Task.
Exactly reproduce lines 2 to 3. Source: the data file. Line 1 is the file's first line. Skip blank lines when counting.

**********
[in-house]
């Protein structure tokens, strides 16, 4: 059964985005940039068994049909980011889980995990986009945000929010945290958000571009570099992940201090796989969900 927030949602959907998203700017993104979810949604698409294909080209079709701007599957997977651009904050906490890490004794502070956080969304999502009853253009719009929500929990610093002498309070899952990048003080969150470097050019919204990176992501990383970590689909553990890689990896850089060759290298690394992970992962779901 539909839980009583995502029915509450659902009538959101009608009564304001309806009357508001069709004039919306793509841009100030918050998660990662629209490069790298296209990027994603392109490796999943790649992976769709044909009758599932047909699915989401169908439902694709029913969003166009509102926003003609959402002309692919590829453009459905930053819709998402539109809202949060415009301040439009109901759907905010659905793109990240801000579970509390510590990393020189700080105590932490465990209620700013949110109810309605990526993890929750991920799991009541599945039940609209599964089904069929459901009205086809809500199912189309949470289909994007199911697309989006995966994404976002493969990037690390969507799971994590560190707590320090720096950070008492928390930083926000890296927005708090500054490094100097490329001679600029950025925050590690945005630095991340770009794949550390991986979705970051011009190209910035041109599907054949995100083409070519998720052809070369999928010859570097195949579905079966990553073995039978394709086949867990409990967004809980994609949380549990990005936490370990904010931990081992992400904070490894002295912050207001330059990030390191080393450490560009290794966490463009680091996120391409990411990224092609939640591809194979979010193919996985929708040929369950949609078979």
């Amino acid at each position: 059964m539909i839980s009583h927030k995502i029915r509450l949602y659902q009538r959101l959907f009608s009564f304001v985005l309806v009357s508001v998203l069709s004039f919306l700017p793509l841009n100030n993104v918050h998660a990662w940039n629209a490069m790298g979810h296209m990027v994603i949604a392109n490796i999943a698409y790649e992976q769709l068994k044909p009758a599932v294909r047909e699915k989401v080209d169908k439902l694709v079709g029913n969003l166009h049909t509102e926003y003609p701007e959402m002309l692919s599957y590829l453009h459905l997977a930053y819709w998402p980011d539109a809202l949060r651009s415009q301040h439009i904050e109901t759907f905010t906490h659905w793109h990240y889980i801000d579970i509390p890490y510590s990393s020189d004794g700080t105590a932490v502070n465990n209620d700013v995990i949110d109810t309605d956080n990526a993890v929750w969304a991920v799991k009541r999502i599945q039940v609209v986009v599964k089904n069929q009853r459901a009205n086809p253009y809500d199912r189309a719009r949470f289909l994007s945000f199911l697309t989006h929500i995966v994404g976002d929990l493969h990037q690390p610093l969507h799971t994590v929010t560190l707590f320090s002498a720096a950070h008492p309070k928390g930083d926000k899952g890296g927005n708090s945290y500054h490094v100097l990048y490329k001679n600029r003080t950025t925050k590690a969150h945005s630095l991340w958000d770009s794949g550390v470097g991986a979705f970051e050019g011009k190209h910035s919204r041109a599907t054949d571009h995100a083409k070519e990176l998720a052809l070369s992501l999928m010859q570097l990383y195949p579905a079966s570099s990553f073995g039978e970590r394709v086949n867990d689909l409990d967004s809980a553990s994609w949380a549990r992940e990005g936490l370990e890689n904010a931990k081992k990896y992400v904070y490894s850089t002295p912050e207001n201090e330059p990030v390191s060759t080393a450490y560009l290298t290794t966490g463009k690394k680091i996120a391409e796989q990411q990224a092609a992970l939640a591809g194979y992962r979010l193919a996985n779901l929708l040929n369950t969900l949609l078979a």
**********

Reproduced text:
């Protein structure tokens, strides 16, 4: 059964985005940039068994049909980011889980995990986009945000929010945290958000571009570099992940201090796989969900 927030949602959907998203700017993104979810949604698409294909080209079709701007599957997977651009904050906490890490004794502070956080969304999502009853253009719009929500929990610093002498309070899952990048003080969150470097050019919204990176992501990383970590689909553990890689990896850089060759290298690394992970992962779901 539909839980009583995502029915509450659902009538959101009608009564304001309806009357508001069709004039919306793509841009100030918050998660990662629209490069790298296209990027994603392109490796999943790649992976769709044909009758599932047909699915989401169908439902694709029913969003166009509102926003003609959402002309692919590829453009459905930053819709998402539109809202949060415009301040439009109901759907905010659905793109990240801000579970509390510590990393020189700080105590932490465990209620700013949110109810309605990526993890929750991920799991009541599945039940609209599964089904069929459901009205086809809500199912189309949470289909994007199911697309989006995966994404976002493969990037690390969507799971994590560190707590320090720096950070008492928390930083926000890296927005708090500054490094100097490329001679600029950025925050590690945005630095991340770009794949550390991986979705970051011009190209910035041109599907054949995100083409070519998720052809070369999928010859570097195949579905079966990553073995039978394709086949867990409990967004809980994609949380549990990005936490370990904010931990081992992400904070490894002295912050207001330059990030390191080393450490560009290794966490463009680091996120391409990411990224092609939640591809194979979010193919996985929708040929369950949609078979």
């Amino acid at each position: 059964m539909i839980s009583h927030k995502i029915r509450l949602y659902q009538r959101l959907f009608s009564f304001v985005l309806v009357s508001v998203l069709s004039f919306l700017p793509l841009n100030n993104v918050h998660a990662w940039n629209a490069m790298g979810h296209m990027v994603i949604a392109n490796i999943a698409y790649e992976q769709l068994k044909p009758a599932v294909r047909e699915k989401v080209d169908k439902l694709v079709g029913n969003l166009h049909t509102e926003y003609p701007e959402m002309l692919s599957y590829l453009h459905l997977a930053y819709w998402p980011d539109a809202l949060r651009s415009q301040h439009i904050e109901t759907f905010t906490h659905w793109h990240y889980i801000d579970i509390p890490y510590s990393s020189d004794g700080t105590a932490v502070n465990n209620d700013v995990i949110d109810t309605d956080n990526a993890v929750w969304a991920v799991k009541r999502i599945q039940v609209v986009v599964k089904n069929q009853r459901a009205n086809p253009y809500d199912r189309a719009r949470f289909l994007s945000f199911l697309t989006h929500i995966v994404g976002d929990l493969h990037q690390p610093l969507h799971t994590v929010t560190l707590f320090s002498a720096a950070h008492p309070k928390g930083d926000k899952g890296g927005n708090s945290y500054h490094v100097l990048y490329k001679n600029r003080t950025t925050k590690a969150h945005s630095l991340w958000d770009s794949g550390v470097g991986a979705f970051e050019g011009k190209h910035s919204r041109a599907t054949d571009h995100a083409k070519e990176l998720a052809l070369s992501l999928m010859q570097l990383y195949p579905a079966s570099s990553f073995g039978e970590r394709v086949n867990d689909l409990d967004s809980a553990s994609w949380a549990r992940e990005g936490l370990e890689n904010a931990k081992k990896y992400v904070y490894s850089t002295p912050e207001n201090e330059p990030v390191s060759t080393a450490y560009l290298t290794t966490g463009k690394k680091i996120a391409e796989q990411q990224a092609a992970l939640a591809g194979y992962r979010l193919a996985n779901l929708l040929n369950t969900l949609l078979a």